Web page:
Jamal Khashoggi Murder Fallout: US Bars Entry to 16 Saudi Nationals  Over Journalist's Killing
Saudi Journalist Jamal Khashoggi (Photo Credits: Twitter | @TwitterMoments)

Washington, April 9: The US State Department on Monday barred entry of 16 Saudi nationals into the United States over what it described as their alleged role in the murder of journalist Jamal Khashoggi last year. Khashoggi was killed on October 2, 2018,  in the Saudi consulate in Istanbul sparking scrutiny of the kingdom's human rights record.

The announcement by Secretary of State Mike Pompeo comes as the Donald Trump administration faces pressure from the Congress counterpart over its response to the killing of Khashoggi. Jamal Khashoggi Murder Fallout: Rift between Saudi King Salman and His Heir Crown Prince MBS.

The 16 Saudis nationals banned from entering the US are -- Maher Mutreb, Saud al-Qahtani, Meshal Albostani, Naif Alarifi, Salah Tubaigy, Mohammed Alzahrani, Khalid Alotaibi, Mansour Abahussain, Waleed Alsehri, Thaar Alharbi, Abdulaziz Alhawsawi, Badr Alotaibi, Mustafa Almadani, Saif Alqahtani, Fahad Albalawi and Turki Alsehri, according to a press release issued by the US State Department.

"These designations are made under Section 7031(c) of the Department of State, Foreign Operations, and Related Programs Appropriations Act of 2019 (Section 7031(c))," the statement said.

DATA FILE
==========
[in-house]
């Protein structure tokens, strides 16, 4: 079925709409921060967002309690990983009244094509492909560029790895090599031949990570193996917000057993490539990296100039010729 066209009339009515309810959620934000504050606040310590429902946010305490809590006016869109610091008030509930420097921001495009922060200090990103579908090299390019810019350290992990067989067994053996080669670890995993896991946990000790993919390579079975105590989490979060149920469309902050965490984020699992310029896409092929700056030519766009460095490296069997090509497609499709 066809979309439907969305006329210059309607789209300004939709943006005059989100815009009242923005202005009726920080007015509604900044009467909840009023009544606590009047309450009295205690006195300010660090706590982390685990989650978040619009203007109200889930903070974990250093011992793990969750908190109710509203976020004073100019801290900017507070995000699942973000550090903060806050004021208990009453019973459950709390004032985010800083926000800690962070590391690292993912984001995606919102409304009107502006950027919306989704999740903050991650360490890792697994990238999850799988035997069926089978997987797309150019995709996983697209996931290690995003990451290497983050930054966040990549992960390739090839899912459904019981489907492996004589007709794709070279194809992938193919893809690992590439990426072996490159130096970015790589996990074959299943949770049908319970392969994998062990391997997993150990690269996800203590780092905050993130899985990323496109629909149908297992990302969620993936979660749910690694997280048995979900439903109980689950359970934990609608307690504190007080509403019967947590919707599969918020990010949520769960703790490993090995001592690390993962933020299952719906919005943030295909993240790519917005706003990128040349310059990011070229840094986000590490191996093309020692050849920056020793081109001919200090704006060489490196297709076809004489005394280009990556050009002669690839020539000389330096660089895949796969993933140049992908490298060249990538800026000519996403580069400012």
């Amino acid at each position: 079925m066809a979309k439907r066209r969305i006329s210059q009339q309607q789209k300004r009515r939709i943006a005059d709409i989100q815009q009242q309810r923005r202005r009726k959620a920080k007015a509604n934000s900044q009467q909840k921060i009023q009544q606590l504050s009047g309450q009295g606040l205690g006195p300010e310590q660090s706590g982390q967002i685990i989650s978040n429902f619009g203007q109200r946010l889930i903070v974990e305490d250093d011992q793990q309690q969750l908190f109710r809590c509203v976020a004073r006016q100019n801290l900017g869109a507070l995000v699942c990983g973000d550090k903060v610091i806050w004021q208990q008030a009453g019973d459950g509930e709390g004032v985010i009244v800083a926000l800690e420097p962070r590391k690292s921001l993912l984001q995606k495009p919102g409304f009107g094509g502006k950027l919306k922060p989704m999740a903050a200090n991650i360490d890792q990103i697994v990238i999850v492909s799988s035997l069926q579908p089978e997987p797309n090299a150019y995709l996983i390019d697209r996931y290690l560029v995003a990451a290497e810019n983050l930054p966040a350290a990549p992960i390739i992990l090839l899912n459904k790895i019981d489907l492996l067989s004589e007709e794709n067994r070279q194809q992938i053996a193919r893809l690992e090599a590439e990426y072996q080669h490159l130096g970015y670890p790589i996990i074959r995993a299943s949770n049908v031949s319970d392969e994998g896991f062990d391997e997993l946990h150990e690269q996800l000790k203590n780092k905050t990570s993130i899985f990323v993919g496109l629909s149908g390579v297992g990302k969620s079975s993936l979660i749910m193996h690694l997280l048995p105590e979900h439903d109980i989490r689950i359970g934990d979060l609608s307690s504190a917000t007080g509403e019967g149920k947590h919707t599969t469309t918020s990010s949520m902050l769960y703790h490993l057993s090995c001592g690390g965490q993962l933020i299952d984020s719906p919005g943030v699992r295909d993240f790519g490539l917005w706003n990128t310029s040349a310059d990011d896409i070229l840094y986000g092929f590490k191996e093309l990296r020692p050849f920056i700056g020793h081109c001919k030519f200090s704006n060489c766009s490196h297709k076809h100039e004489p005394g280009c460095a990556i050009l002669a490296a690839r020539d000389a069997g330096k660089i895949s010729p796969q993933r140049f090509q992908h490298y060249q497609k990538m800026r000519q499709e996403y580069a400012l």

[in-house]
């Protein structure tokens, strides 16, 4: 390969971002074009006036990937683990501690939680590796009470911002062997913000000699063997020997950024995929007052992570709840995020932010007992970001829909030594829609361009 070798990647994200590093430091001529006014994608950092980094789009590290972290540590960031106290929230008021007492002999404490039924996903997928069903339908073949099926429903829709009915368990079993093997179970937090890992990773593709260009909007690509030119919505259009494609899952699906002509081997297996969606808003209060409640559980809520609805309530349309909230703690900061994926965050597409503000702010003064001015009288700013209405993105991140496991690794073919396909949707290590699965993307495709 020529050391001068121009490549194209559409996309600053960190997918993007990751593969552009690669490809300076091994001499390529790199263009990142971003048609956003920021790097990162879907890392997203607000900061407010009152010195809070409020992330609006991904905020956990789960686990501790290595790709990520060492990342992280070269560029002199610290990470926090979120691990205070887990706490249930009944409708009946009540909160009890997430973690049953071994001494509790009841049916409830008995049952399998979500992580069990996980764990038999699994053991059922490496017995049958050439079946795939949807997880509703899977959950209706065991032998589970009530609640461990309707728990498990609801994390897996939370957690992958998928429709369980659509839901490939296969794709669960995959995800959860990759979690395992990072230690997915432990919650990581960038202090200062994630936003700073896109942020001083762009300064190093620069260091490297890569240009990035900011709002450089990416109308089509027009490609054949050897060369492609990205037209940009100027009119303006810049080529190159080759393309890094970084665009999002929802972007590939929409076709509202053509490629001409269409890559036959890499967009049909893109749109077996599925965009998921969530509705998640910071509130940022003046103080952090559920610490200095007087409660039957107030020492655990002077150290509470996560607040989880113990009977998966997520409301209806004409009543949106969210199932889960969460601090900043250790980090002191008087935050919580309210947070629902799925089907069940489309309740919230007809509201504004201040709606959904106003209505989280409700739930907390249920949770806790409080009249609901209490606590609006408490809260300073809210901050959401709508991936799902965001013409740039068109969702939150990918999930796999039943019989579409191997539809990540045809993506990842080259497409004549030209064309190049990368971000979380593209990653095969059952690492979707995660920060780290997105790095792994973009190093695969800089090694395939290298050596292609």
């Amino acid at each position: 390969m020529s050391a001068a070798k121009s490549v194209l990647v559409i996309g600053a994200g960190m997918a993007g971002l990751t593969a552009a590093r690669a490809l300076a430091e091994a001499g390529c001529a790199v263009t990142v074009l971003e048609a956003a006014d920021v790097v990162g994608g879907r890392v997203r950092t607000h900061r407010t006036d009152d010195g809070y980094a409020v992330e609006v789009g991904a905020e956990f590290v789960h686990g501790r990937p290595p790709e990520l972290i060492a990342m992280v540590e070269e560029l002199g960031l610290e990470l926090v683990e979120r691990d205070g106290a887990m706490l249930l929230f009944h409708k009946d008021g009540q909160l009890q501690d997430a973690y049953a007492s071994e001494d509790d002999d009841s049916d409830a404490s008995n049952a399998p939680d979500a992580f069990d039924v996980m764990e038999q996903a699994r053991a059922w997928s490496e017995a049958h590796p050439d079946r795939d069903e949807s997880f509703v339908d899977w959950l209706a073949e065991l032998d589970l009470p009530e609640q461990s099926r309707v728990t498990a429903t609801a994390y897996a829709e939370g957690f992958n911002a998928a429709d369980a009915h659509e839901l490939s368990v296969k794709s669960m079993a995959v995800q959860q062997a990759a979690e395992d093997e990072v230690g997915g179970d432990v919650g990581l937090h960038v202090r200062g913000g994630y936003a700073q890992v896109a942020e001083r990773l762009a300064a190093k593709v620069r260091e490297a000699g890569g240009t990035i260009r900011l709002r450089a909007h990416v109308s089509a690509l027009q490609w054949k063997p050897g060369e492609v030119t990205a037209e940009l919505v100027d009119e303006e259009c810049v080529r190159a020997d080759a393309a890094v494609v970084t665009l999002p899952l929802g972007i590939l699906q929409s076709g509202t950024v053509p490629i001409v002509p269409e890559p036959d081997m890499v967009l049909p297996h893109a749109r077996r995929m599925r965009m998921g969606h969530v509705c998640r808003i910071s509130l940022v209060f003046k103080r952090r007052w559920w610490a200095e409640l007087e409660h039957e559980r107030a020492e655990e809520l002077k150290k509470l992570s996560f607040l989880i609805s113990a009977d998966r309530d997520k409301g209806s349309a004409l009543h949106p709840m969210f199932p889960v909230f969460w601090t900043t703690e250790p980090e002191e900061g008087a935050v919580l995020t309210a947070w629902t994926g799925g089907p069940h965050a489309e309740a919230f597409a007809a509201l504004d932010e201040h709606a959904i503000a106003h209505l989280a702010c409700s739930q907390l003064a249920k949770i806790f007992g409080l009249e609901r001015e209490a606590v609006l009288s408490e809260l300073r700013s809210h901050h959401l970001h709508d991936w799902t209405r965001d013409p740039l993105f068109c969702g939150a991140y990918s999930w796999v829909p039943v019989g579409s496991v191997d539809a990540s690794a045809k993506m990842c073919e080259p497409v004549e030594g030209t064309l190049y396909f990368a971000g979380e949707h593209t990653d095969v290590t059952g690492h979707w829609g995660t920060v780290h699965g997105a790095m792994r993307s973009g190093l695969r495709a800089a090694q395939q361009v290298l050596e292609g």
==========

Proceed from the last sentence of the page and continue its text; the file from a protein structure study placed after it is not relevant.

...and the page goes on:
"Section 7031(c) provides that, in cases where the Secretary of State (Michael Pompeo) has credible information that officials of foreign governments have been involved in significant corruption or gross violations of human rights, those individuals and their immediate family members are ineligible for entry into the United States," it said.

"The law requires the Secretary of State to publicly or privately designate such officials and their immediate family members," the statement further said. Jamal Khashoggi Killing: Members of Saudi Team That Murdered Journalist Received Training in the US, Says Report.

According to a report in The Washington Post earlier this month, Saudi Arabia gave Khashoggi's children "million-dollar houses" and "five-figure payments" as compensation to their father's killing. The Kingdom has come up with long-term understanding with Khashoggi's children to inspire them to refrain from criticism to Khashoggi's killing by Saudi agents, the report added.

Khashoggi, was a columnist with The Washington Post and a critic of the Saudi kingdom, was killed in Istanbul last year, where he went to obtain documents certifying his divorce with former wife Alaa Nassif, to marry his Turkish fiancee Hatice Cengiz. After denying it for weeks, Saudia Arabia admitted that the journalist was killed in Saudi consulate premises.